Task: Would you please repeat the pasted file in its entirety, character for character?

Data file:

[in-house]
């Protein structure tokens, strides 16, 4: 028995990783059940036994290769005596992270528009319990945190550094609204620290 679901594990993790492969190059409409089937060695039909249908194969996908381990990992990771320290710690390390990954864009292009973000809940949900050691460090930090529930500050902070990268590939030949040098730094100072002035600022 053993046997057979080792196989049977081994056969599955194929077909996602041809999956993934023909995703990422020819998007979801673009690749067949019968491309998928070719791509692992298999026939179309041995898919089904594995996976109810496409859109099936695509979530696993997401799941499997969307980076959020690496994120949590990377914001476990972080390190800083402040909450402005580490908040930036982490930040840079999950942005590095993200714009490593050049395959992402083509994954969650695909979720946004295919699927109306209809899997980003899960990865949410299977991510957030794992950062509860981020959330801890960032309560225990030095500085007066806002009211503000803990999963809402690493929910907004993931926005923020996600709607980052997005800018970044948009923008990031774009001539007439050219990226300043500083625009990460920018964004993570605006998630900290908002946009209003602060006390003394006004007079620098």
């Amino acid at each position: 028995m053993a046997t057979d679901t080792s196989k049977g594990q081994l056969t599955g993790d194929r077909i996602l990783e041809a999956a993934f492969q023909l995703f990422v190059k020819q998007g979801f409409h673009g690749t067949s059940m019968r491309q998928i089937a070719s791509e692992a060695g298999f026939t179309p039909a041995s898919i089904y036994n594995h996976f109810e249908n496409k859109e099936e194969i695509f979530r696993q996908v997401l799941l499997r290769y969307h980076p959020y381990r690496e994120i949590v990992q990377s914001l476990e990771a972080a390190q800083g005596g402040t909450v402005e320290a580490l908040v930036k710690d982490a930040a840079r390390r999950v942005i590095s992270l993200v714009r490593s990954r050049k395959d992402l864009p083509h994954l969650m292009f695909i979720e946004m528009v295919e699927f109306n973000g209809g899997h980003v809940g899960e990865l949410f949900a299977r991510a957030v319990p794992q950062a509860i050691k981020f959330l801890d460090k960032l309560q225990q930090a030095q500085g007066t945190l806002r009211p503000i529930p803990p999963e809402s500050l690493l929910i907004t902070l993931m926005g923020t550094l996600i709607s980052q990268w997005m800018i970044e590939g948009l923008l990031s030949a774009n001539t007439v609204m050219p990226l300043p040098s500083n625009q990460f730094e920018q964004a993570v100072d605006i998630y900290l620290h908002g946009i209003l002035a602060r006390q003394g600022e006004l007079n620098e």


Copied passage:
[in-house]
């Protein structure tokens, strides 16, 4: 028995990783059940036994290769005596992270528009319990945190550094609204620290 679901594990993790492969190059409409089937060695039909249908194969996908381990990992990771320290710690390390990954864009292009973000809940949900050691460090930090529930500050902070990268590939030949040098730094100072002035600022 053993046997057979080792196989049977081994056969599955194929077909996602041809999956993934023909995703990422020819998007979801673009690749067949019968491309998928070719791509692992298999026939179309041995898919089904594995996976109810496409859109099936695509979530696993997401799941499997969307980076959020690496994120949590990377914001476990972080390190800083402040909450402005580490908040930036982490930040840079999950942005590095993200714009490593050049395959992402083509994954969650695909979720946004295919699927109306209809899997980003899960990865949410299977991510957030794992950062509860981020959330801890960032309560225990030095500085007066806002009211503000803990999963809402690493929910907004993931926005923020996600709607980052997005800018970044948009923008990031774009001539007439050219990226300043500083625009990460920018964004993570605006998630900290908002946009209003602060006390003394006004007079620098």
């Amino acid at each position: 028995m053993a046997t057979d679901t080792s196989k049977g594990q081994l056969t599955g993790d194929r077909i996602l990783e041809a999956a993934f492969q023909l995703f990422v190059k020819q998007g979801f409409h673009g690749t067949s059940m019968r491309q998928i089937a070719s791509e692992a060695g298999f026939t179309p039909a041995s898919i089904y036994n594995h996976f109810e249908n496409k859109e099936e194969i695509f979530r696993q996908v997401l799941l499997r290769y969307h980076p959020y381990r690496e994120i949590v990992q990377s914001l476990e990771a972080a390190q800083g005596g402040t909450v402005e320290a580490l908040v930036k710690d982490a930040a840079r390390r999950v942005i590095s992270l993200v714009r490593s990954r050049k395959d992402l864009p083509h994954l969650m292009f695909i979720e946004m528009v295919e699927f109306n973000g209809g899997h980003v809940g899960e990865l949410f949900a299977r991510a957030v319990p794992q950062a509860i050691k981020f959330l801890d460090k960032l309560q225990q930090a030095q500085g007066t945190l806002r009211p503000i529930p803990p999963e809402s500050l690493l929910i907004t902070l993931m926005g923020t550094l996600i709607s980052q990268w997005m800018i970044e590939g948009l923008l990031s030949a774009n001539t007439v609204m050219p990226l300043p040098s500083n625009q990460f730094e920018q964004a993570v100072d605006i998630y900290l620290h908002g946009i209003l002035a602060r006390q003394g600022e006004l007079n620098e």